Note: I'll take about time travel and causality violation, but what I mostly mean is the creation of Closed Timelike Curves. These are the things you use to go back and kill yourself before you travel through time, and are generally considered to be a bad thing.
Wormholes, by themselves, do not necessarily violate causality. You can induce a time difference between one end of the wormhole and the other (by flying it around at relativistic speeds) but various theories suggest that when you try to use this construct a time machine (by moving temporally separated wormhole mouths close to each other) you get Interesting Effects which cause the wormholes to collapse. For more information, read up on Hawking's Chronology protection conjecture and structures such as Roman rings, but for now you can just assume that in a Universe with chronology protection, you can't violate causality with a network of wormholes.
Wormholes in this sort of friendly universe are relatively safe. Such wormholes are shortcuts through spacetime, but light travelling through them still behaves as you might expect and you don't get the kind of issues that "real" FTL travel or signalling might cause. The price you have to pay is that wormhole mouths get moved around at sublight (but possibly relativistic) speeds. This means that the initial journey between two stars takes many years, but subsequent ones are faster.
Teleportation, if it allows travel faster than lightspeed, will ruin all that. All bets are off. Chronology protection in the presence of FTL travel and signalling is a vastly more complex affair. Creating a wormhole where the two mouths are already widely separated (eg. one end is near a different star, or even planet) is effectively teleporting things around and has the same problems.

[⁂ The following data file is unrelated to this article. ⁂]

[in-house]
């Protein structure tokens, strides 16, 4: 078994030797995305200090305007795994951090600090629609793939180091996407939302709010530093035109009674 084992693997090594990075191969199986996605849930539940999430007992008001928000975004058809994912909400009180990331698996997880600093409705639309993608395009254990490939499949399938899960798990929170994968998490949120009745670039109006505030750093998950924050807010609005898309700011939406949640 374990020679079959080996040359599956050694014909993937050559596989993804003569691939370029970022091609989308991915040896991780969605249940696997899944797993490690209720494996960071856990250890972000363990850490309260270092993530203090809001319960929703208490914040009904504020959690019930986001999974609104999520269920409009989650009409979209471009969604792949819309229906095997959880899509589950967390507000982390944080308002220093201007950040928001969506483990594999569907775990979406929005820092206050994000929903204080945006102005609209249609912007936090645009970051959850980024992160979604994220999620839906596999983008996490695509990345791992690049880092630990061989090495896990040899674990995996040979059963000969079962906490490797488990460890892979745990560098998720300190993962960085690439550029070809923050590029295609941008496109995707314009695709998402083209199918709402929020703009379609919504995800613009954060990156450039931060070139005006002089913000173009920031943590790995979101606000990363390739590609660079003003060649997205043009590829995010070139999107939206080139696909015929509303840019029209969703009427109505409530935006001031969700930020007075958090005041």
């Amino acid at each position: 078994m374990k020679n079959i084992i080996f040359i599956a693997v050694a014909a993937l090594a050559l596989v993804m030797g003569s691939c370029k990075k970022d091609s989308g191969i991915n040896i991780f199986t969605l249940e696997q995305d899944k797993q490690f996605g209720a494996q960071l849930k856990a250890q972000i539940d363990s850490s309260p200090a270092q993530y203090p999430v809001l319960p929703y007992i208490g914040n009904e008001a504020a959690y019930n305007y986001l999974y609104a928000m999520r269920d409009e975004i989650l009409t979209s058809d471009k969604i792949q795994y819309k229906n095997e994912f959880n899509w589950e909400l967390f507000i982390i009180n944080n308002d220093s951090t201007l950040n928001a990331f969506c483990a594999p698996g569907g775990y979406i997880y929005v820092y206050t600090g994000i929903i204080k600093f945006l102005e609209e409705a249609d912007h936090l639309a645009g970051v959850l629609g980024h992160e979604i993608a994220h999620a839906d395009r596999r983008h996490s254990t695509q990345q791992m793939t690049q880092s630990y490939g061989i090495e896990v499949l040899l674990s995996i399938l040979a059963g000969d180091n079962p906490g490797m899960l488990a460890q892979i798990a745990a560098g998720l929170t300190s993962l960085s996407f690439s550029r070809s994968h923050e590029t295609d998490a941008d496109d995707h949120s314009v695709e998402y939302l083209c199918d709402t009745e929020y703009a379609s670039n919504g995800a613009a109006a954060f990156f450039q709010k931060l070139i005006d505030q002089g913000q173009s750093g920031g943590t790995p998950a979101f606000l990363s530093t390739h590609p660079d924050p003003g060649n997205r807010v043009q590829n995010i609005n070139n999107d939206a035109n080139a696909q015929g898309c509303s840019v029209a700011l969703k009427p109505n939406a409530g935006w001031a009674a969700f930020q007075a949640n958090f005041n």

It is possible to conjure up a universe where FTL does not result in time travel, perhaps as a result of the existence of a privileged reference frame, but discussion of such things are a bit outside the scope of this question. Given the relativity seems to be a real thing, adding special frames like this in a hard scifi setting is likely to be awkward. You might reasonably assume that all soft scifi settings have one of these magical reference frames, even assuming they cared about relativity in the first place, which they probably didn't
Now, with regards to wormholes:
Would a traveler come back home after the exact time he spent on another planet or would he be too late? If a portal was kept open between two planets would time be a constant?
Wormholes link points in spacetime. When you travel through a wormhole, you have travelled in both time and space. If the two mouths of the wormhole were "stationary" relative to each other, then if you travelled through the wormhole, waited 5 minutes and travelled back, you'd arrive 5 minutes after you left, plus however long the journey through the wormhole took (which you could handwave to be more or less instantaneous, but is likely to take a finite amount of time).
If one end of the wormhole was travelling at high speeds relative to the other end, clocks would of course tick at different rates at either end of the wormhole. You could travel out to a relativistic starship, wait a while, but when you've returned more time will have passed at your origin than you spent at the destination.
If a portal is closed and then opened again will time have passed into another century?
It depends how you re-open the wormhole. If you had to create a new wormhole and then fly one mouth to a distant star, then even if you flew it at high relativistic speeds relative to the source many years will pass before it arrives at its destination. If you were in a universe with chronology protection, this is a safe thing to do, and no time travelling will occur.
If you shrunk a wormhole down to impassibility but kept the mouths in place, you could re-inflate it later and it would be as if it had been left open during the intervening time.
If you can teleport the wormhole faster than light, all bets are off, because this is FTL and that means you're in grave danger of time travel. It is up to you what happens then, because all bets are off.
I can recommend reading the Orion's Arm setting article, Wormholes - A Layman's Guide, for a setting with safe wormholes and a decent amount of thought put into the science behind the whole thing.
Another setting is The Verge by Luke Campbell, which also has some hard-sciency wormholes but with fewer restrictions than Orion's Arm. Scrolling down to the wormhole section in the setting's technology blurb, or reading the shorter bit on wormhole warfare might be interesting.